Displaying All Records from an ODBC Data Connection

So far, I’ve covered two ways of connecting forms to ODBC data sources:

# “Connecting a Form to a Database”:http://blogs.adobe.com/formbuilder/2006/09/connecting_a_form_to_a_database.html — explains how to design a form which lets the user iterate through each record one at a time; and
# “Selecting Specific Database Records”:http://blogs.adobe.com/formbuilder/2006/09/selecting_specific_database_records.html — takes the first tutorial one step further by providing a means to specify which record(s) to view.

This time, in response to “Y. Gautham’s recent comments”:http://blogs.adobe.com/formbuilder/2006/08/importing_data_in_acrobat.html#comment-39853, I’ve decided to post a little tutorial on *displaying all records* from an ODBC data connection for reporting purposes (as opposed to editing).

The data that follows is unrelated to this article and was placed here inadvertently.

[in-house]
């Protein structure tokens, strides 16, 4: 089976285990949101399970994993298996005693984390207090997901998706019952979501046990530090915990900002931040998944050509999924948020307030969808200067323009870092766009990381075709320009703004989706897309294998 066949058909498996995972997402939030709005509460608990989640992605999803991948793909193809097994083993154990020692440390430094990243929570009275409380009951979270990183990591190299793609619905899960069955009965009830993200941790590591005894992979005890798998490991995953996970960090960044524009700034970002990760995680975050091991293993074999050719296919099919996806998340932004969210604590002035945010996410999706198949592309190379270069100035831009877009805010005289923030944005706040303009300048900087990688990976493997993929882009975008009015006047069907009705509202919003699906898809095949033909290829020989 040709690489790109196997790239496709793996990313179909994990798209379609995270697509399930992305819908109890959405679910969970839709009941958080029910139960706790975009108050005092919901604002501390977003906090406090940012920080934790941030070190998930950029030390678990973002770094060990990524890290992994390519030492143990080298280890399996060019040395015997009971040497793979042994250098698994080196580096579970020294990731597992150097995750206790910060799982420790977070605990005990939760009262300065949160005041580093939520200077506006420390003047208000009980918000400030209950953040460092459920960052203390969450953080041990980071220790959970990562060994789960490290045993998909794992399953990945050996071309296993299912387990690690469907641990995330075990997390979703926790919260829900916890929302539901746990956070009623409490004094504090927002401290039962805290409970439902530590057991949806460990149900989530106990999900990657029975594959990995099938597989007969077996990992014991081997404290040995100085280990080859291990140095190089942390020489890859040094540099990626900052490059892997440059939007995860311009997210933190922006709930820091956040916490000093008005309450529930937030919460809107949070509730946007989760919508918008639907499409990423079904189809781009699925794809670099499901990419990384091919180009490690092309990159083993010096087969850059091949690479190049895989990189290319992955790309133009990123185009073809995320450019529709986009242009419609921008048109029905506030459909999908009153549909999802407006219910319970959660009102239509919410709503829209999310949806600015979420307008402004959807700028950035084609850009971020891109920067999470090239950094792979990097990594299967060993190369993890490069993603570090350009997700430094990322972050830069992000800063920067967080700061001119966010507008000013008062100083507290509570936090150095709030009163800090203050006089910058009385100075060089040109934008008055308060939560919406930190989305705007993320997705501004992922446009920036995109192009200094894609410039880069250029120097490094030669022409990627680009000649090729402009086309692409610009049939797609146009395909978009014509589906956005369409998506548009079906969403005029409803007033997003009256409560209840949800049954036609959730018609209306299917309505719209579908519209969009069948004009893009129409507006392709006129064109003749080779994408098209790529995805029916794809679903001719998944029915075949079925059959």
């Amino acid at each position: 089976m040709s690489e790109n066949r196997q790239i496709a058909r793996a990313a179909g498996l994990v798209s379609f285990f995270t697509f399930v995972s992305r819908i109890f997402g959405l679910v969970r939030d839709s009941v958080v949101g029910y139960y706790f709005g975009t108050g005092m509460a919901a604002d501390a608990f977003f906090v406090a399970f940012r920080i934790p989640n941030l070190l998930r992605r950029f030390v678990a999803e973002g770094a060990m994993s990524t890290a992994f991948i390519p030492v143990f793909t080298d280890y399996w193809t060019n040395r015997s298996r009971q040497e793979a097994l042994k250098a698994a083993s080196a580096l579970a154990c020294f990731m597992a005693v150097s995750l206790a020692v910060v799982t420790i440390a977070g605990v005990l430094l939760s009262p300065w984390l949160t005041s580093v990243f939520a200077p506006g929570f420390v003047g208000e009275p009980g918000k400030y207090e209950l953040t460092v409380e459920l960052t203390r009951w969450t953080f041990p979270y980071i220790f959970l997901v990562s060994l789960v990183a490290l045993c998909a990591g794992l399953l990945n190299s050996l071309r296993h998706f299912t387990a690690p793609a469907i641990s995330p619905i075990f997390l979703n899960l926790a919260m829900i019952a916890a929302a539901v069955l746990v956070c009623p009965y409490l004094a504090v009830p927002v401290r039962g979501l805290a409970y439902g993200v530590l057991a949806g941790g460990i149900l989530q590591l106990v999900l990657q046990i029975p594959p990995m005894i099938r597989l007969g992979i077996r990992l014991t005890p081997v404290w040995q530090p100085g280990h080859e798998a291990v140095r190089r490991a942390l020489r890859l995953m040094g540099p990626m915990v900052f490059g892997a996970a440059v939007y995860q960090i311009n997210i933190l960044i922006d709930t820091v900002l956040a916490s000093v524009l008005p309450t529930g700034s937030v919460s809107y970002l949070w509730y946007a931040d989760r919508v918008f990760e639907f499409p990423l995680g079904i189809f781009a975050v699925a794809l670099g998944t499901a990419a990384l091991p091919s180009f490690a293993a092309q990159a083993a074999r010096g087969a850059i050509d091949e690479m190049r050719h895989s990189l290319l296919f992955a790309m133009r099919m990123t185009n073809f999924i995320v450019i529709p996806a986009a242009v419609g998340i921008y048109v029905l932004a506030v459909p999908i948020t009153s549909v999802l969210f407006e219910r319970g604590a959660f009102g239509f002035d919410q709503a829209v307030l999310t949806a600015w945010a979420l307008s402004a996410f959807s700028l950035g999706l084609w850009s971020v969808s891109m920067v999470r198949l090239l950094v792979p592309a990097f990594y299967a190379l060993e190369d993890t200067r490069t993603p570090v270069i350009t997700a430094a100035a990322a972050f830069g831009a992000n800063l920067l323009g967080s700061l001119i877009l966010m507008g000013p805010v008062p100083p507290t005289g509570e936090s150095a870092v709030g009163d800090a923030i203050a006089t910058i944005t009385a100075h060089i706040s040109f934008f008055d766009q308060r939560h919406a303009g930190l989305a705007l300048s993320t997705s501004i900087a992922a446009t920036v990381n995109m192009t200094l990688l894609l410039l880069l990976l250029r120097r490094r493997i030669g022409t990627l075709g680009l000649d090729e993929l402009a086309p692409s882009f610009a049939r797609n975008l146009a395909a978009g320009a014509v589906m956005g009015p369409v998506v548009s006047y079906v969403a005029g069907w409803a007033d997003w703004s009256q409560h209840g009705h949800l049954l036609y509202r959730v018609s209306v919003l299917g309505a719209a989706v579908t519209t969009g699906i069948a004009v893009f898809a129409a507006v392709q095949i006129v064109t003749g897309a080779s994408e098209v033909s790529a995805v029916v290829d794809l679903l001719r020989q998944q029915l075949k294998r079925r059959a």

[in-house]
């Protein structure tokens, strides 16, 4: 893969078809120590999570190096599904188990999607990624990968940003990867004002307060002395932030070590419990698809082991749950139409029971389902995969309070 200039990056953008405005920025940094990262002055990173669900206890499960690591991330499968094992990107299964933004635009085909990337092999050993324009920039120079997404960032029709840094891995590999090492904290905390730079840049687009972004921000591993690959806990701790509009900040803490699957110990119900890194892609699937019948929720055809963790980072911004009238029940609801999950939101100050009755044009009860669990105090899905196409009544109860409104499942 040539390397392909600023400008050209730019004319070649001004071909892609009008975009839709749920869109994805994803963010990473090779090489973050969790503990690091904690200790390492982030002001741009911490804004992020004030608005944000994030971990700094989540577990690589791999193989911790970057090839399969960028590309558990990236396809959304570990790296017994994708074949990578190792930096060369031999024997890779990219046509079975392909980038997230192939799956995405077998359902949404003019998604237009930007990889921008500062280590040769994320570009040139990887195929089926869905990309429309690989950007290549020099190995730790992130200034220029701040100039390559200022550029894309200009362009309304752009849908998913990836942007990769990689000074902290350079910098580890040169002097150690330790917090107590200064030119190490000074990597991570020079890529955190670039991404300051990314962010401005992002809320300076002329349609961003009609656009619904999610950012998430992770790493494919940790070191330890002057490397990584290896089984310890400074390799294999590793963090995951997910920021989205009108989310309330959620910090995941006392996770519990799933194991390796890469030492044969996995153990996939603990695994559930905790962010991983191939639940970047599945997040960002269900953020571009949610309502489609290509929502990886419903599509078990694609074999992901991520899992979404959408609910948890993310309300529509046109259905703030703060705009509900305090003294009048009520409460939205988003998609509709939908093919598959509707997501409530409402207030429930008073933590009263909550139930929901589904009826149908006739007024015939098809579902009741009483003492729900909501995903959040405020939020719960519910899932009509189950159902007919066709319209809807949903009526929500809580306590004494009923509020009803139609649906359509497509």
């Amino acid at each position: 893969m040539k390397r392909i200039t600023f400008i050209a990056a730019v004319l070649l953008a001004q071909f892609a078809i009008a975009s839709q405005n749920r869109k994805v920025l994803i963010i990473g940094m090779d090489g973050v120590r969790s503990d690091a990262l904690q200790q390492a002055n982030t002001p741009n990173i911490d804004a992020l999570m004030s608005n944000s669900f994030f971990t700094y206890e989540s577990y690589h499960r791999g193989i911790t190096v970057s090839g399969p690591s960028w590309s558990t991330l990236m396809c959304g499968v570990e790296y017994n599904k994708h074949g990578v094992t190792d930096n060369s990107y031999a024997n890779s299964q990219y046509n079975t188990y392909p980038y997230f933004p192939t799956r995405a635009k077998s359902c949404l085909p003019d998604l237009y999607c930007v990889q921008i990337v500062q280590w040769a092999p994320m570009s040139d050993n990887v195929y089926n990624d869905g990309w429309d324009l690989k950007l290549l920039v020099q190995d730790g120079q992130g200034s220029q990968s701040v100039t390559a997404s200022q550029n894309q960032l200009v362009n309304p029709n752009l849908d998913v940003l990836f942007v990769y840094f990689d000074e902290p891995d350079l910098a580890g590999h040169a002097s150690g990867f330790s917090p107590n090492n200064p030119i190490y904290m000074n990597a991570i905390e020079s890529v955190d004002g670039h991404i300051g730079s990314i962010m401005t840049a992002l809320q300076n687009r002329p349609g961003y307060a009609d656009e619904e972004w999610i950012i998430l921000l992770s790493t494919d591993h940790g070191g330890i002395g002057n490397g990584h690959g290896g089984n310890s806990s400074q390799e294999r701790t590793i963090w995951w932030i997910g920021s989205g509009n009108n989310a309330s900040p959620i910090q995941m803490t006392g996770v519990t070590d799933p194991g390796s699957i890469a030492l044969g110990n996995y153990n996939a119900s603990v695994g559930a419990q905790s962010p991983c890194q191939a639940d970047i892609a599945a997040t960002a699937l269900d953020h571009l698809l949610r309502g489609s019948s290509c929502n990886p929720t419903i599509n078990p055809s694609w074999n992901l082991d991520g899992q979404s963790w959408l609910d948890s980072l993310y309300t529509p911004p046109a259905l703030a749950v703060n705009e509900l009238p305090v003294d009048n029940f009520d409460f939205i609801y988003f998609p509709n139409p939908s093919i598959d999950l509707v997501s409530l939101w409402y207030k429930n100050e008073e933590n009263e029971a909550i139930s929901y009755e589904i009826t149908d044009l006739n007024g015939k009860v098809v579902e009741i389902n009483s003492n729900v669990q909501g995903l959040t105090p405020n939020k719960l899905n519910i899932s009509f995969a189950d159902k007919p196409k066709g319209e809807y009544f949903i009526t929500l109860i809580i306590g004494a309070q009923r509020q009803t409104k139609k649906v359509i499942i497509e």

h2. XML Schema vs ODBC Data Connections — What’s the difference?Those of you who have been using XML Schema data connections might think this is just as easy to do but it actually involves some scripting and some knowledge of the “Instance Manager”:http://blogs.adobe.com/formbuilder/2006/05/instantiating_subforms_at_runt.html. This is due to the differences in the way data is loaded between the two data connection types: XML data loaded via an XML Schema data connection is loaded completely. This allows you to use bindings like “$record.XMLSchemaDataConnection[ == * == ]” to bind all instances of a repeating data node to a subform and therefore cause a new instance of that subform to be generated for each instance of the repeating data. On the contrary, ODBC data connections are normally used to iterate through records and therefore only one record is loaded at any given time. Because of that, you can’t binding a repeating subform to a binding like “$record.ODBCDataConnection[ == * == ]” in order to get one instance per record because only one record will ever be loaded at any given time. (That’s not to say that the binding doesn’t work — it does, in fact, but you never get more than one record and therefore you never get more than one instance of the subform).h2. Where to start?At this point, I’m assuming you’ve already created an ODBC data connection using the Data View palette — similar to what you may have done when following my previous ODBC data connection tutorials.Since my goal is to display all records in an ODBC data connection, it would be nice to “hit the ground running” with some pre-canned script. The Data List Box (found in the Library palette’s Custom tab) object’s Initialize script will give me a good start because it’s already designed to iterate through records in a data connection and populate a list box with record data.h2. Modifying the Data List Box scriptIn order to list all data from all records from an ODBC data connection, I’ll need to use a container into which I can add items. One way to do this is to use a repeating subform inside a flowed container. This will let me use the repeating subform’s “Instance Manager”:http://blogs.adobe.com/formbuilder/2006/05/instantiating_subforms_at_runt.html in order to add a subform for each record I find.For my form (based on the Movie Database from my previous database tutorials), I decided to use the page subform as my record data container (and named it “MovieSF”) since it’s already in a flowed subform (that is, the root subform, named “form1″ by default). In the MovieSF subform, I then placed _title_, _showTime_, _category_ and _actor_ fields and specified *”None” as the binding* for *each field and the MovieSF subform*. Then, I specified that it should repeat for each data item using the Binding tab in the Object palette and specified no min, max or initial count. Finally, I placed the Initialize script from the Data List Box into form1’s Initialize event.h3. A note on bindingsNotice that I specified a binding of “None” (which means I explicitly specified that objects should not be bound to data nodes in any data connection) for the MovieSF, title, showTime, category and actor objects using the Binding tab in the Object palette. I did this to avoid binding problems later where you might end-up with an instance of the MovieSF subform for each record but no data in the fields and this is related to implicit bindings attempting to execute on each instance (or explicit binding if you explicitly specified which data node an object should be bound to).h3. Making the script look for the right dataThe first step in modifying form1’s Initialize script (based on the Data List Box’s Initialize script) is to make sure it’s looking for the right data nodes. This is a little difficult to explain without using a diff tool so you’ll have to check-out my sample form (linked later in this post) to see it in detail. I will, however, highlight the main point of modification for this step which is labeled “Find the data nodes” in the script:bc.. var oTitleDataNode = null;var oShowTimeDataNode = null;var oCategoryDataNode = null;var oActorDataNode = null;for (var nColIndex = 0; nColIndex < oRecord.nodes.length; nColIndex++){if (oRecord.nodes.item(nColIndex).name == "title"){oTitleDataNode = oRecord.nodes.item(nColIndex);}if (oRecord.nodes.item(nColIndex).name == "showTime"){oShowTimeDataNode = oRecord.nodes.item(nColIndex);}if (oRecord.nodes.item(nColIndex).name == "category"){oCategoryDataNode = oRecord.nodes.item(nColIndex);}if (oRecord.nodes.item(nColIndex).name == "actor"){oActorDataNode = oRecord.nodes.item(nColIndex);}}p. Notice how I've added a couple of objects and changed the contents of the For loop to look for each type of data node I need (and which is mapped using the MovieDataConn data connection).h3. Generating MovieSF instances for each recordThis is the brains of the script which generates a new MovieSF subform instance for each record found in the MovieDataConn data connection. This is done using the "_MovieSF" Instance Manager:bc.. while(!oDB.isEOF()){// Create a new instance and get a reference to it.var oNewMovie = _MovieSF.addInstance(0);// Populate the fields inside the new instance.oNewMovie.title.rawValue = oTitleDataNode.value;oNewMovie.showTime.rawValue = oShowTimeDataNode.value;oNewMovie.category.rawValue = oCategoryDataNode.value;oNewMovie.actor.rawValue = oActorDataNode.value;// Move to the next record in the data connection,// thereby causing all data node references to be// updated accordingly.oDB.next();}p. You should take note of how I save a reference to the new MovieSF subform instance into a local variable which I can then use to populate its fields using the appropriate data nodes. Also, if you're wondering why I'm specifying zero as the parameter for the _addInstance_ function, "here's why":http://blogs.adobe.com/formbuilder/2006/07/demystifying_im_addinstance.html (in short, because I don't want to merge the new instance of the MovieSF subform with data).h2. The goodsIf you're curious to see how my sample form works, here it is:"Download Sample [zip]":http://blogs.adobe.com/formbuilder/samples/DataBinding/DisplayAllDBRecords.zip*Minimum Requirement*: Designer 7.0, "Acrobat Standard 7.0":http://blogs.adobe.com/formbuilder/2006/08/importing_data_in_acrobat.html.Don't forget to create a System DSN named "FormBuilderDB" using the included SQL file.====~*Updated:* October 17, 2006~